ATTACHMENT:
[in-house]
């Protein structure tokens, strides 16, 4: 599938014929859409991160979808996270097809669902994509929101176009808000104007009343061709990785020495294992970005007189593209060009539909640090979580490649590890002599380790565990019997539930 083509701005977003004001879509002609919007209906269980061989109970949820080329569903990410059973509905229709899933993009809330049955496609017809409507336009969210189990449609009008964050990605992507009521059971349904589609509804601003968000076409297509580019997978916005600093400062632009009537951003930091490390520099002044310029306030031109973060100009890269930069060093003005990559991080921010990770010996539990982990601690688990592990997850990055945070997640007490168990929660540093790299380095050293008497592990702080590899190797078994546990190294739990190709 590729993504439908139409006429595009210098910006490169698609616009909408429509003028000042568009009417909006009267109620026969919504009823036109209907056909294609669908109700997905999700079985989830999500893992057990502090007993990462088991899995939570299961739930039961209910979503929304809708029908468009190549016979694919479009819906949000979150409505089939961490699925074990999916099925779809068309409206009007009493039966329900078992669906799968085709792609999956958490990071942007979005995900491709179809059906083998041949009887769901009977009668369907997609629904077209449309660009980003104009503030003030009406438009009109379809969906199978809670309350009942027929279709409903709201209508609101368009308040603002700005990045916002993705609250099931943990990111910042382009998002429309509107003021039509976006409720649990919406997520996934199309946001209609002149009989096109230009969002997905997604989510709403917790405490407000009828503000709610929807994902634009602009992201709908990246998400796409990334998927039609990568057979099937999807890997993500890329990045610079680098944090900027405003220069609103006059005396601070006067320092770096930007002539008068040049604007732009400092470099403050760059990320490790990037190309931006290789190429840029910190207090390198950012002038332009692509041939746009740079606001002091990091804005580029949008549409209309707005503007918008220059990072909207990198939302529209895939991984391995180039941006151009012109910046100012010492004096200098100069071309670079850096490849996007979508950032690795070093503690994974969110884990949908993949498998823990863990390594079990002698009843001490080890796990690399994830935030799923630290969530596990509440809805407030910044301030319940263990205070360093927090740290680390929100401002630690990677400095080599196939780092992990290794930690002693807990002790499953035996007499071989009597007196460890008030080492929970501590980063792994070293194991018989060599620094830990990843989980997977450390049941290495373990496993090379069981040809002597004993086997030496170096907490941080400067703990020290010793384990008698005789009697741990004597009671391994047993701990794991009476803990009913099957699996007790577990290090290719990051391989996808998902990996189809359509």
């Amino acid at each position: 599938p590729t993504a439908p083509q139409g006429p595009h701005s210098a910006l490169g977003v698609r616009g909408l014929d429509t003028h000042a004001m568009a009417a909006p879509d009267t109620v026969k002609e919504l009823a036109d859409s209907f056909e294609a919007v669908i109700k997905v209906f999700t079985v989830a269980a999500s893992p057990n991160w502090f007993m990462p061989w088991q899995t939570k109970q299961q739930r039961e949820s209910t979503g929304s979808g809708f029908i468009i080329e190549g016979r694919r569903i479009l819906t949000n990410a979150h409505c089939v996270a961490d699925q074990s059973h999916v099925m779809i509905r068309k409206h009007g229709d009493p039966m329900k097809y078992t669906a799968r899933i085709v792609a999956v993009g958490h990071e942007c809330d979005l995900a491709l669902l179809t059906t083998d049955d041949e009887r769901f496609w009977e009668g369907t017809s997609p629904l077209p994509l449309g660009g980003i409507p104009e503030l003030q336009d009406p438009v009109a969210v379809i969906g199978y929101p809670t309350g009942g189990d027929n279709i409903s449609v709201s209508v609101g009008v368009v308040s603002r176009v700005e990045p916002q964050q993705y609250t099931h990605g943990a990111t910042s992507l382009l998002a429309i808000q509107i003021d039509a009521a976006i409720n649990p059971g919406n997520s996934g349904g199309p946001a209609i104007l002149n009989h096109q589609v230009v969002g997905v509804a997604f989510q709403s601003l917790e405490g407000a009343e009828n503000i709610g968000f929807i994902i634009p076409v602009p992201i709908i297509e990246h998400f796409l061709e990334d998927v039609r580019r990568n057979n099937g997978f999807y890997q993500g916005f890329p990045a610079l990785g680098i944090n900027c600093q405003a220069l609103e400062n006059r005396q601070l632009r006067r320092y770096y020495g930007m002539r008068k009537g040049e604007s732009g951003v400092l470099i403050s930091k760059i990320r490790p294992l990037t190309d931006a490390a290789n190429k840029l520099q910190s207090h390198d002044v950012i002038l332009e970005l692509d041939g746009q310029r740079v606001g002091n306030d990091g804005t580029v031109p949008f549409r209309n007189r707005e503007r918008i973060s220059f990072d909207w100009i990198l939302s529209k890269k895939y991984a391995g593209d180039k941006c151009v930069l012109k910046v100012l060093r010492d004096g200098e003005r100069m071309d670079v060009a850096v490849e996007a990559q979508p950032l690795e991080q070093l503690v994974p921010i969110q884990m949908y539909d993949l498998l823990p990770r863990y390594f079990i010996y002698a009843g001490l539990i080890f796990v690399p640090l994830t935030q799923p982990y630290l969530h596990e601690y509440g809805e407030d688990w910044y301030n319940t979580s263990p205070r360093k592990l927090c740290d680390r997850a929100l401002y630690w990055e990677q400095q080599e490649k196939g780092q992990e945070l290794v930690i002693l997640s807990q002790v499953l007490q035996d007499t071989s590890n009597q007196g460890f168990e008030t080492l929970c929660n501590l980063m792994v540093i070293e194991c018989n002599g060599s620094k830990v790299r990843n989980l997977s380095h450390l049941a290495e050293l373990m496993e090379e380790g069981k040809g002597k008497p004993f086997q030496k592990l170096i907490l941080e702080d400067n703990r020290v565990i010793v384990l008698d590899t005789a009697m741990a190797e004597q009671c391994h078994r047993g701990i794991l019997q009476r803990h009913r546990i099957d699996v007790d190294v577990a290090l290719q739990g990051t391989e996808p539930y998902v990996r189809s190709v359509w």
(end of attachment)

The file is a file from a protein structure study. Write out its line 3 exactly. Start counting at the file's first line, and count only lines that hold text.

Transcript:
């Amino acid at each position: 599938p590729t993504a439908p083509q139409g006429p595009h701005s210098a910006l490169g977003v698609r616009g909408l014929d429509t003028h000042a004001m568009a009417a909006p879509d009267t109620v026969k002609e919504l009823a036109d859409s209907f056909e294609a919007v669908i109700k997905v209906f999700t079985v989830a269980a999500s893992p057990n991160w502090f007993m990462p061989w088991q899995t939570k109970q299961q739930r039961e949820s209910t979503g929304s979808g809708f029908i468009i080329e190549g016979r694919r569903i479009l819906t949000n990410a979150h409505c089939v996270a961490d699925q074990s059973h999916v099925m779809i509905r068309k409206h009007g229709d009493p039966m329900k097809y078992t669906a799968r899933i085709v792609a999956v993009g958490h990071e942007c809330d979005l995900a491709l669902l179809t059906t083998d049955d041949e009887r769901f496609w009977e009668g369907t017809s997609p629904l077209p994509l449309g660009g980003i409507p104009e503030l003030q336009d009406p438009v009109a969210v379809i969906g199978y929101p809670t309350g009942g189990d027929n279709i409903s449609v709201s209508v609101g009008v368009v308040s603002r176009v700005e990045p916002q964050q993705y609250t099931h990605g943990a990111t910042s992507l382009l998002a429309i808000q509107i003021d039509a009521a976006i409720n649990p059971g919406n997520s996934g349904g199309p946001a209609i104007l002149n009989h096109q589609v230009v969002g997905v509804a997604f989510q709403s601003l917790e405490g407000a009343e009828n503000i709610g968000f929807i994902i634009p076409v602009p992201i709908i297509e990246h998400f796409l061709e990334d998927v039609r580019r990568n057979n099937g997978f999807y890997q993500g916005f890329p990045a610079l990785g680098i944090n900027c600093q405003a220069l609103e400062n006059r005396q601070l632009r006067r320092y770096y020495g930007m002539r008068k009537g040049e604007s732009g951003v400092l470099i403050s930091k760059i990320r490790p294992l990037t190309d931006a490390a290789n190429k840029l520099q910190s207090h390198d002044v950012i002038l332009e970005l692509d041939g746009q310029r740079v606001g002091n306030d990091g804005t580029v031109p949008f549409r209309n007189r707005e503007r918008i973060s220059f990072d909207w100009i990198l939302s529209k890269k895939y991984a391995g593209d180039k941006c151009v930069l012109k910046v100012l060093r010492d004096g200098e003005r100069m071309d670079v060009a850096v490849e996007a990559q979508p950032l690795e991080q070093l503690v994974p921010i969110q884990m949908y539909d993949l498998l823990p990770r863990y390594f079990i010996y002698a009843g001490l539990i080890f796990v690399p640090l994830t935030q799923p982990y630290l969530h596990e601690y509440g809805e407030d688990w910044y301030n319940t979580s263990p205070r360093k592990l927090c740290d680390r997850a929100l401002y630690w990055e990677q400095q080599e490649k196939g780092q992990e945070l290794v930690i002693l997640s807990q002790v499953l007490q035996d007499t071989s590890n009597q007196g460890f168990e008030t080492l929970c929660n501590l980063m792994v540093i070293e194991c018989n002599g060599s620094k830990v790299r990843n989980l997977s380095h450390l049941a290495e050293l373990m496993e090379e380790g069981k040809g002597k008497p004993f086997q030496k592990l170096i907490l941080e702080d400067n703990r020290v565990i010793v384990l008698d590899t005789a009697m741990a190797e004597q009671c391994h078994r047993g701990i794991l019997q009476r803990h009913r546990i099957d699996v007790d190294v577990a290090l290719q739990g990051t391989e996808p539930y998902v990996r189809s190709v359509w």